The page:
May 2008

Ventriculoatrial shunt catheter displacement in a child with partial anomalous pulmonary venous return: case report.

J Neurosurg Pediatr 2008 Jul;2(1):68-70

Division of Pediatric Neurosurgery, Department of Neurosurgery, University of Miami and Miami Children's Hospital, Miami, FL 33136, USA.

Ventriculoatrial (VA) shunts remain the most used alternative to ventriculoperitoneal shunts in infants with hydrocephalus. The authors report a case of an acute VA shunt malfunction as a result of distal catheter displacement in an 18-month-old girl with partial anomalous pulmonary venous return. The child presented with respiratory compromise, and a chest radiograph revealed a lung infiltrate and normal position of the distal shunt catheter tip. Computed tomography demonstrated stable ventricle size in comparison with previous studies. As the patient's respiratory distress progressed, she required intubation, mechanical ventilation with high airway pressures and inspired oxygen concentrations, muscle relaxants, and sedation. A routine morning chest radiograph several days after admission revealed displacement of the distal catheter into the left innominate vein. Later that day the child's pupils were noted to be large and unreactive and a distal shunt malfunction was diagnosed. Complications of VA shunts and the presumed mechanism by which the catheter became displaced are discussed.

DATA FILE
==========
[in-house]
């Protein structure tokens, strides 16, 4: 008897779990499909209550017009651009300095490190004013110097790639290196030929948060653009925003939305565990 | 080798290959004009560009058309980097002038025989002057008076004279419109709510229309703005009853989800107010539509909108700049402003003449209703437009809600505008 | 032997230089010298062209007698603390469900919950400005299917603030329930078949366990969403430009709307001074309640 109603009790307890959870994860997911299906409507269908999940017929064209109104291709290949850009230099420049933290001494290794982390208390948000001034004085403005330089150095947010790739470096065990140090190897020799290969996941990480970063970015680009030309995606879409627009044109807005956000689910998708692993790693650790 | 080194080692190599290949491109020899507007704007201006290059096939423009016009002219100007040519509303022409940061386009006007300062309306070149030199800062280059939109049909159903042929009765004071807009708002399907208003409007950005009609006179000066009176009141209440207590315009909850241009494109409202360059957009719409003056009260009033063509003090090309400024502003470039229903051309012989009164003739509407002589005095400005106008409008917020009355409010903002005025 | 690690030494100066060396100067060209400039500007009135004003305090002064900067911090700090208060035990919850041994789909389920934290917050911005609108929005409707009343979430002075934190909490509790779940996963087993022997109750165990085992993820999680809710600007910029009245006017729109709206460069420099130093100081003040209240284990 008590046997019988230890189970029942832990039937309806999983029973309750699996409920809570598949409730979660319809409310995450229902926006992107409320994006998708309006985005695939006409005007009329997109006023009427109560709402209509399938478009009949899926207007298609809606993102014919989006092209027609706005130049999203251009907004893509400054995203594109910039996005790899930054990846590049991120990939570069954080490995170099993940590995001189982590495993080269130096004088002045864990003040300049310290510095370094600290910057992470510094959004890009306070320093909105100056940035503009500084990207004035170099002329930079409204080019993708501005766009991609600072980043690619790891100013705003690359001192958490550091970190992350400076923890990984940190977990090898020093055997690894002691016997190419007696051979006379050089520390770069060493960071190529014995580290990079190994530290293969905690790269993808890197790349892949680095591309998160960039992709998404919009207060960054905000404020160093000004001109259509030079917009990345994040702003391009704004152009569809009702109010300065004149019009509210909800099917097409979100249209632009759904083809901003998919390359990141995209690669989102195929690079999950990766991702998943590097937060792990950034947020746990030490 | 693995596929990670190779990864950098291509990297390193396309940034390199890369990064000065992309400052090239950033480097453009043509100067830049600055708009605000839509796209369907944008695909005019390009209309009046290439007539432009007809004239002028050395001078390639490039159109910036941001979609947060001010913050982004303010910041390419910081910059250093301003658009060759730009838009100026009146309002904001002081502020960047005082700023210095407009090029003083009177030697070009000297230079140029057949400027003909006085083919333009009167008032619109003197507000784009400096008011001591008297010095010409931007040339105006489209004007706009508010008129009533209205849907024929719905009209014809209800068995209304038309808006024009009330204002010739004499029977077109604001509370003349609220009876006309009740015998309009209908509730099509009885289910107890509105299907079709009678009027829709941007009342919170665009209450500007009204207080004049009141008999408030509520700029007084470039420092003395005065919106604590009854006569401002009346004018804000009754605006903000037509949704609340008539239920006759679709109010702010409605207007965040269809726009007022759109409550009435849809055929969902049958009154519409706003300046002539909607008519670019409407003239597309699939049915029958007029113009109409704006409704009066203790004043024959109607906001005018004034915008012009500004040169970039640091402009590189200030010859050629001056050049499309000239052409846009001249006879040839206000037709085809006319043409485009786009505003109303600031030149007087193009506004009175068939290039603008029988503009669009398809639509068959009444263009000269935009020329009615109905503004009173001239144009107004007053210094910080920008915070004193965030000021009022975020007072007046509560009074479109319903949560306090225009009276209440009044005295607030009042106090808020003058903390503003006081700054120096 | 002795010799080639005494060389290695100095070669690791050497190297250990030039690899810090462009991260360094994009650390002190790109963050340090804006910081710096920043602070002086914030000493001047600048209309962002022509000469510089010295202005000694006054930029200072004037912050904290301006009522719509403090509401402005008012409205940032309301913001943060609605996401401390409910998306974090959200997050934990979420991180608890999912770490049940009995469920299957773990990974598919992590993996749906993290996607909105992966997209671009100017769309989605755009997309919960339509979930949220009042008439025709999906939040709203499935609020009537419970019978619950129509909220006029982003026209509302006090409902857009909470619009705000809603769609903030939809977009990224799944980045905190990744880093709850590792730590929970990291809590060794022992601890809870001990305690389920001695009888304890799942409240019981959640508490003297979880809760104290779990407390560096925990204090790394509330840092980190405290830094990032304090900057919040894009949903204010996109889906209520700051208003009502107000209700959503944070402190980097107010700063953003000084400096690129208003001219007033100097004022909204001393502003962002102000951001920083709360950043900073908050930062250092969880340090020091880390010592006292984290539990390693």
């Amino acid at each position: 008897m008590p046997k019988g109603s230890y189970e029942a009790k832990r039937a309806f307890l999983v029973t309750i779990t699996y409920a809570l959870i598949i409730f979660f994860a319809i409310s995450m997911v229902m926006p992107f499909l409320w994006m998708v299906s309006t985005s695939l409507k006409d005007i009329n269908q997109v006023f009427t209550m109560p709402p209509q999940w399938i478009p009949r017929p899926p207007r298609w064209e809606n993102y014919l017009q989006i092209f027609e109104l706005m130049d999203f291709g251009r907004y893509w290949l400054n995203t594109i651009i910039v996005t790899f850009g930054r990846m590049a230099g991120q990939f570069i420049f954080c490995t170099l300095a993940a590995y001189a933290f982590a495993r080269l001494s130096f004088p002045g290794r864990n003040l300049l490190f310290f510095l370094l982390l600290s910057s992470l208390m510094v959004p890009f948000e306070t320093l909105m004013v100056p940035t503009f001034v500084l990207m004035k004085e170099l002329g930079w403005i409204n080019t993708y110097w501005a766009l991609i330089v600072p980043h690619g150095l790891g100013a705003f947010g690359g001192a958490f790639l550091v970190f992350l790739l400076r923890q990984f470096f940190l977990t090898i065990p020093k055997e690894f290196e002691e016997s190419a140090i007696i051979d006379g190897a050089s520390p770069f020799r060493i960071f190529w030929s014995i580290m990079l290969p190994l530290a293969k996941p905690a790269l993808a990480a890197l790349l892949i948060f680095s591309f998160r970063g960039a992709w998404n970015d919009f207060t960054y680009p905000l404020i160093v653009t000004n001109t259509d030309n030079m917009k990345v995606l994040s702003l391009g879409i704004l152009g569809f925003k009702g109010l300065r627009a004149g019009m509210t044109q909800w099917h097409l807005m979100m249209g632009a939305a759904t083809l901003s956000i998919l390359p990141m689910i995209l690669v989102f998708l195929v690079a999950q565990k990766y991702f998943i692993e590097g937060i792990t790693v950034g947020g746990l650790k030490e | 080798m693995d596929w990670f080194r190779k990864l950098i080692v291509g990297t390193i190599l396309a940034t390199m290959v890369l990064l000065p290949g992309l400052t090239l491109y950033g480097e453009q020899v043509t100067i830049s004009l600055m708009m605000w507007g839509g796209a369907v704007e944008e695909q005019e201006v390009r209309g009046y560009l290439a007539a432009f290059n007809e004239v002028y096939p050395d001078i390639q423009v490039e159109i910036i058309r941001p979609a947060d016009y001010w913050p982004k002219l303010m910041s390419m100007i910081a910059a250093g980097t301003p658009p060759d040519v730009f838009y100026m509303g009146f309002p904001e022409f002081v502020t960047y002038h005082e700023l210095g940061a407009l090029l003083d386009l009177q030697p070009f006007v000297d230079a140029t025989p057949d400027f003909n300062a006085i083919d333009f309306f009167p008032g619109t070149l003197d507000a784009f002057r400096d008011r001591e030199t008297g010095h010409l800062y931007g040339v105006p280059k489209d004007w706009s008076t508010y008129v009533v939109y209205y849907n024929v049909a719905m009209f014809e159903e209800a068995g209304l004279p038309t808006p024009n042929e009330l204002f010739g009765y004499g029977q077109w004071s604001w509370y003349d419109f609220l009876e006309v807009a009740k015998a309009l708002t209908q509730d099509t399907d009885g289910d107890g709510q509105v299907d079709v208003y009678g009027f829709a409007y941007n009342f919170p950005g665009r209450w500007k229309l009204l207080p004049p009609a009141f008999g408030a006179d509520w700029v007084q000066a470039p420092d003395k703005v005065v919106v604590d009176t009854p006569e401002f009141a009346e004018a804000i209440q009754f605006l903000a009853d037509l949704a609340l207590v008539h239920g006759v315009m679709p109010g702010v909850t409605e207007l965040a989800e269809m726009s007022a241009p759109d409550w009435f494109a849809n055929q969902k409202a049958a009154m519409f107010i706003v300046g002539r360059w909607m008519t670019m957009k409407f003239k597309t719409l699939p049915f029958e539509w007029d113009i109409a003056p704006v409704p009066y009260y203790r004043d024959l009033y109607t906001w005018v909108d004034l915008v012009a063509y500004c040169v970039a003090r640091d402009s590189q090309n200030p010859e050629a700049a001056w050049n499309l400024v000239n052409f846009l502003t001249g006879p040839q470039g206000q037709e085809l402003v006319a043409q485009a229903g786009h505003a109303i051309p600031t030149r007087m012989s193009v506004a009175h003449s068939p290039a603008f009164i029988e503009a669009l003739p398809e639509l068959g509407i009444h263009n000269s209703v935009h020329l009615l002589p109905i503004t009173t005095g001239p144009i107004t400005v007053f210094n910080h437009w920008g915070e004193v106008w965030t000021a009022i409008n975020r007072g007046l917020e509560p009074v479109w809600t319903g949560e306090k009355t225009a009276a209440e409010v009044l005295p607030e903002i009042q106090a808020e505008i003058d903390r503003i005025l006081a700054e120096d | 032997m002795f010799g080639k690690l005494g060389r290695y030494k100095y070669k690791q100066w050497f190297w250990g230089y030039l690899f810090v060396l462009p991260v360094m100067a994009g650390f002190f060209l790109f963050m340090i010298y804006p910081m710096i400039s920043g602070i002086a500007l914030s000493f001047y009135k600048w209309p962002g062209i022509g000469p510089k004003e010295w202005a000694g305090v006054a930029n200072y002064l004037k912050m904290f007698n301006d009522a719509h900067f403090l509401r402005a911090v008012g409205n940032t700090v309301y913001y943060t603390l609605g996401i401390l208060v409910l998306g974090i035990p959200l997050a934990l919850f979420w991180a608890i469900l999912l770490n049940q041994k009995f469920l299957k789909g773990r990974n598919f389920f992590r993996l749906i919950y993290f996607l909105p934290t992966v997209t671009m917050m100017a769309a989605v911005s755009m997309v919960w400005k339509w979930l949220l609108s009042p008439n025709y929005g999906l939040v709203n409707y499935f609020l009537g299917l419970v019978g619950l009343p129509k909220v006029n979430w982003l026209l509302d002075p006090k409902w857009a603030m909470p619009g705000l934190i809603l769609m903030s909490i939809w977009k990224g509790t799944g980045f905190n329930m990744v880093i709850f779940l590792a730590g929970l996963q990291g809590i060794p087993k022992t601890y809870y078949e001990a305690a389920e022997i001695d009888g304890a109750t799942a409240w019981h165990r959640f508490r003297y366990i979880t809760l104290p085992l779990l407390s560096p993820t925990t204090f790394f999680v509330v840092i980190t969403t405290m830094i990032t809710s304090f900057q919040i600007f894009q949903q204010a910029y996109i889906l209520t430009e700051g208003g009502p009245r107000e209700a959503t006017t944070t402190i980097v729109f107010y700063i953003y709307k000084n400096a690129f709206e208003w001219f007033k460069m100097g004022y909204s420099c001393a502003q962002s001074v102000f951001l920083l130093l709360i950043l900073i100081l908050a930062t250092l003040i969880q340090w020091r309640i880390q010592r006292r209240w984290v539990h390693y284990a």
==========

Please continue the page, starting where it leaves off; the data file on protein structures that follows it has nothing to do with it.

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http://dx.doi.org/10.3171/PED/2008/2/7/068DOI Listing
July 2008

Acute neurological deficit after minor trauma in an infant with achondroplasia and cervicomedullary compression. Case report and review of the literature.